Now put this fish in an aquarium and feed him a “herbivore” diet of spirulina pellets that give him 3 grams of vegetable protein and 0.4 grams of vegetable fat per week. This is six times the protein level of the native environment and four times the fat level. This fish will still prosper, despite being fed a “herbivore” diet. The aquarium is an artificial environment where the harsh rules of “Mother Nature” often don’t apply.

Herbivores, omnivores, and carnivores ALL do well on just about any diet from cheap flake and pellet food which is low in protein (~40%) and high in carbohydrate (~40%) to ground-up fish fillet that is 75% protein and 7% carbohydrate. There does seem to be a benefit from a vegetable or other source of roughage added once a week or so (something like “zucchini-a-la-fork”) but that evidence is anecdotal.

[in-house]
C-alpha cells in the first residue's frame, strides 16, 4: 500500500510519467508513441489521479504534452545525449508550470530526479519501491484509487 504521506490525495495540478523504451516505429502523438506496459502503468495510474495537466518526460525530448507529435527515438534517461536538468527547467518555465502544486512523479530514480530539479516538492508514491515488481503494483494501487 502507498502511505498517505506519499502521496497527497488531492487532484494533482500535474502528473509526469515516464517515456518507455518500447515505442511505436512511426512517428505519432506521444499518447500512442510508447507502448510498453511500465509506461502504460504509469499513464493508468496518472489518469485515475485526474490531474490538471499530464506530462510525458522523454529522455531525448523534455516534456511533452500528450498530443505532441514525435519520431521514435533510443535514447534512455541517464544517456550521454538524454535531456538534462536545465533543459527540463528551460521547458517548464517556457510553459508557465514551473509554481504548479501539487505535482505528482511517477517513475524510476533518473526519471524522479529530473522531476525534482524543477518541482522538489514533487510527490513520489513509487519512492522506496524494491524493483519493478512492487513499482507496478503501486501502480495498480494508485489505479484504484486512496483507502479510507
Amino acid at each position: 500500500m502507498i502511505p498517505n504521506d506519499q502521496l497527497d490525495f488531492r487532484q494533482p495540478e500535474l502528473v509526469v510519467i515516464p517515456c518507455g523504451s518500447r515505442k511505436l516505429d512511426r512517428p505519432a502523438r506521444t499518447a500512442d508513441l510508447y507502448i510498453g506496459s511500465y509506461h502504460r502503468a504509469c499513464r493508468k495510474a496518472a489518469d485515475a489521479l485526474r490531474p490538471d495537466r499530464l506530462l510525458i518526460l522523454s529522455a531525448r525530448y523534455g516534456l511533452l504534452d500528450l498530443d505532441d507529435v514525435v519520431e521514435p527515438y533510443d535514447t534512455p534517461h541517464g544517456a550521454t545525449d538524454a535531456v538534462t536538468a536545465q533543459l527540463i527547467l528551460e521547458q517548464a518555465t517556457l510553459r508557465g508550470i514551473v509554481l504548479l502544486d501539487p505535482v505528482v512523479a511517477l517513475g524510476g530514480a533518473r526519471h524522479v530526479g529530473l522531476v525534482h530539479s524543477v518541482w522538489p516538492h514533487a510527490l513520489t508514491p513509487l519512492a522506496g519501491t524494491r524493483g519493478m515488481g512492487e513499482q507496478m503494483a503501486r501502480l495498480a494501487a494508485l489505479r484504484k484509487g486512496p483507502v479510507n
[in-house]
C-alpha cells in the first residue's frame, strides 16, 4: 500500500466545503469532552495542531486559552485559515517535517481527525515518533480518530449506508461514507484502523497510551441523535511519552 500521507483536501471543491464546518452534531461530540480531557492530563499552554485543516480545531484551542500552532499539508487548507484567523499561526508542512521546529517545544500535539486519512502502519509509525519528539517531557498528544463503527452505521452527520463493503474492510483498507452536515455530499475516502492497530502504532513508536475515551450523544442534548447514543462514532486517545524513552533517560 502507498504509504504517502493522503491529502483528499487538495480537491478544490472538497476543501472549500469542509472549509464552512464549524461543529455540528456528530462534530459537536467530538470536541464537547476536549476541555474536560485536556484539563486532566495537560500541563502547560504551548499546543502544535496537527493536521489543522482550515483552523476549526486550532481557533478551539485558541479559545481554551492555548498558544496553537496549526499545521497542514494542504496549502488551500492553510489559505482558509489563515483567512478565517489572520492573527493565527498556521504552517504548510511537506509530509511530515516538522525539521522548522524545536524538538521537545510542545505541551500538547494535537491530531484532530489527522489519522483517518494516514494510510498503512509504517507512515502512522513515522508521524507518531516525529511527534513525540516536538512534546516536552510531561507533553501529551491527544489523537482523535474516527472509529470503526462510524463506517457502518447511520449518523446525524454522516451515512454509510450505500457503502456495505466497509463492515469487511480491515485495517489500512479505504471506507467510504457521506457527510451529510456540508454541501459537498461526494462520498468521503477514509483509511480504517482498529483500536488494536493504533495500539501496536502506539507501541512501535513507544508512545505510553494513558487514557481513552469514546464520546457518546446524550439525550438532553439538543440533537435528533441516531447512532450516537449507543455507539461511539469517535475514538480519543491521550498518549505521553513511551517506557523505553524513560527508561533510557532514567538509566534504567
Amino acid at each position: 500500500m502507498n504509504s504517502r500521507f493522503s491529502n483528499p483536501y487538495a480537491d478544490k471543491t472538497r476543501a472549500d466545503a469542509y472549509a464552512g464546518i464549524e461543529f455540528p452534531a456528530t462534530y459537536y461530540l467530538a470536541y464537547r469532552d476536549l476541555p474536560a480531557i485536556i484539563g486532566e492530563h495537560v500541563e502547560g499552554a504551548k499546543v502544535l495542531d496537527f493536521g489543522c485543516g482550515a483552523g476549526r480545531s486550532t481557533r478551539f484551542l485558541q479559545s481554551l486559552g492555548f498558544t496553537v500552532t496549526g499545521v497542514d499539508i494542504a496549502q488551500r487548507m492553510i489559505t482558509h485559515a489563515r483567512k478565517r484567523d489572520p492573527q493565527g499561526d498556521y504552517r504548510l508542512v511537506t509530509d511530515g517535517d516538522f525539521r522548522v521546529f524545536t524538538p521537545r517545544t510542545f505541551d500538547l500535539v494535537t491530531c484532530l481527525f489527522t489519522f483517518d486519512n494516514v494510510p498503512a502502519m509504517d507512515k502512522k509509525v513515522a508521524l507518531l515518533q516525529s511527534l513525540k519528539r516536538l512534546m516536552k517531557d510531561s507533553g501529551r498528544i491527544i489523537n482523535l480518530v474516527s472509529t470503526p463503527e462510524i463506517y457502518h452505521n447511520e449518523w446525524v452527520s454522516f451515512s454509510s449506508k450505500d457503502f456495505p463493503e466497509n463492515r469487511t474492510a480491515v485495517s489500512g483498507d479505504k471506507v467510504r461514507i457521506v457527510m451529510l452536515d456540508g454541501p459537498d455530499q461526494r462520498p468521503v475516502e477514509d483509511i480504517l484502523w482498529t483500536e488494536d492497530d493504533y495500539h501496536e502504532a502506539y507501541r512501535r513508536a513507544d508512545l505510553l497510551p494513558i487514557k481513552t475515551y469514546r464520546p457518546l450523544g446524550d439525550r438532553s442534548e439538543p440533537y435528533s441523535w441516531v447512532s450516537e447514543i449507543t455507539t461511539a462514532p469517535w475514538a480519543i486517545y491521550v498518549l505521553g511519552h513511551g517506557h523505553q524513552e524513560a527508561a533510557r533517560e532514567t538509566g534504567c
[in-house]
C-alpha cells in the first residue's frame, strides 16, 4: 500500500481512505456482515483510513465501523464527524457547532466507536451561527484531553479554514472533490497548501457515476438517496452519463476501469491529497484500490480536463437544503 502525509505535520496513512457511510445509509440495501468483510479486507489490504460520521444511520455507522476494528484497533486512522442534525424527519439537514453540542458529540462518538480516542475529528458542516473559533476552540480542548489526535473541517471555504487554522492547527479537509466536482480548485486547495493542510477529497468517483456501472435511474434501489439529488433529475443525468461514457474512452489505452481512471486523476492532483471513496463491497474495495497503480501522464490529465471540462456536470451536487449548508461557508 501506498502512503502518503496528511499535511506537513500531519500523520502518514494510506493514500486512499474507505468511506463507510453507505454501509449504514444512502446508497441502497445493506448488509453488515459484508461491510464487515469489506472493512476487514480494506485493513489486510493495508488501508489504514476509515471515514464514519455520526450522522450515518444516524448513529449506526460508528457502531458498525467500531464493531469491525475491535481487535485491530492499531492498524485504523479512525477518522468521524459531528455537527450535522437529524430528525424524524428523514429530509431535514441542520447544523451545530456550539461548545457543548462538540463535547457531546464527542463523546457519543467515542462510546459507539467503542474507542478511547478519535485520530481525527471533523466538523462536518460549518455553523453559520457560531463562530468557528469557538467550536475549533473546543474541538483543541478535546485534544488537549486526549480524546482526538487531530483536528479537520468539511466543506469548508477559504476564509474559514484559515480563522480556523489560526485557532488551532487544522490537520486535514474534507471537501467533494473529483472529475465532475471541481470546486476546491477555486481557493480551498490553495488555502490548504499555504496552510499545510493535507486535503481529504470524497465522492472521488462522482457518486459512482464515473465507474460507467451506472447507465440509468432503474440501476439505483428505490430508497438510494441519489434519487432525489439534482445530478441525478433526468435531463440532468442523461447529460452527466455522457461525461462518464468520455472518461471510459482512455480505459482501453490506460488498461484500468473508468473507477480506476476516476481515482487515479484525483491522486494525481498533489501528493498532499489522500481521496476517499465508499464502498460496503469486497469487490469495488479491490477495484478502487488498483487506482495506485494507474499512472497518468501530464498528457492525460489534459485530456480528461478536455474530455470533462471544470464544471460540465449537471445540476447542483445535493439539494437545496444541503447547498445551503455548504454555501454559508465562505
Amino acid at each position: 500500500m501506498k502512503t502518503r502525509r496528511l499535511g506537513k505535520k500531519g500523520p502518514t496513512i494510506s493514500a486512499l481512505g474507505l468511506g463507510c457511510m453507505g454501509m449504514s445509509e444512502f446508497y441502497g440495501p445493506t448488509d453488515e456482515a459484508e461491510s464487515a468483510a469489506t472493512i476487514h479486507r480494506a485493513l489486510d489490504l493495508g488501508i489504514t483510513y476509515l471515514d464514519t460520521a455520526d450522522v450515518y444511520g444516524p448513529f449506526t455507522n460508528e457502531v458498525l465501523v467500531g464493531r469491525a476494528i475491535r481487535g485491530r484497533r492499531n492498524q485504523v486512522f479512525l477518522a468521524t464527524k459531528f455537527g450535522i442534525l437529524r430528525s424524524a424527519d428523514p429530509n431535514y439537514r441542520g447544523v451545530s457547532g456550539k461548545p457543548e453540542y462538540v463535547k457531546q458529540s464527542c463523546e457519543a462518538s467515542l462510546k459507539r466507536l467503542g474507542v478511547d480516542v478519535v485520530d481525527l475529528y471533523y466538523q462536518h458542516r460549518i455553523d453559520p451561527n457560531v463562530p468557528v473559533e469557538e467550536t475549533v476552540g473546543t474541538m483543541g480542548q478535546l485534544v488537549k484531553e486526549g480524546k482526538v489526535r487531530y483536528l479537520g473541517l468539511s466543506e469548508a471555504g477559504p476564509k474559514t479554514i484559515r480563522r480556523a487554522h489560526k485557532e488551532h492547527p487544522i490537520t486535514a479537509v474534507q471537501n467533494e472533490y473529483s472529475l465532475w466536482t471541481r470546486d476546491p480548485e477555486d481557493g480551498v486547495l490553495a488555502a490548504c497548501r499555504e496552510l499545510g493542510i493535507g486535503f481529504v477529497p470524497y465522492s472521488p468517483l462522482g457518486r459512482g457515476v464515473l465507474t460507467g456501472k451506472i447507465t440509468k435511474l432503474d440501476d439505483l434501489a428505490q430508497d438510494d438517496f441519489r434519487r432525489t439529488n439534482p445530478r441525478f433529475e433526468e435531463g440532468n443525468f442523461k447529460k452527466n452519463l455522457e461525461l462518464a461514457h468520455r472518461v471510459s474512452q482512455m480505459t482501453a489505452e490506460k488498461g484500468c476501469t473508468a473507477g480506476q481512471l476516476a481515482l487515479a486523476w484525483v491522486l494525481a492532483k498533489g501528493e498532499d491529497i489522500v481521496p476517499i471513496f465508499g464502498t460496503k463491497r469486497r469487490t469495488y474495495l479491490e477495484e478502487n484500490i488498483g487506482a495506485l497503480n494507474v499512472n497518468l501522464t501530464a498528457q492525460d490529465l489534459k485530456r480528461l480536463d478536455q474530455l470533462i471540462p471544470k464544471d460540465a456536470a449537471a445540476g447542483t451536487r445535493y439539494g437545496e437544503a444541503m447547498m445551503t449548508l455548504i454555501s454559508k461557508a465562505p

When it comes to vitamins and minerals none of the twelve book references (compendiums of literally thousands of research papers on fish nutrition) used for this article found any need for extra vitamins or minerals in any decent food for fish. All these references clearly said that virtually all the commercially available tropical fish foods will be just fine for any tropical fish, largely because of the large amount of food available in an aquarium at even 1% of a fish’s weight per day.

Paracyprichromis nigripinnis – Blue Neon Albino
Paracyprichromis nigripinnis – Blue Neon Albino

The “Best” Commercial Fish Food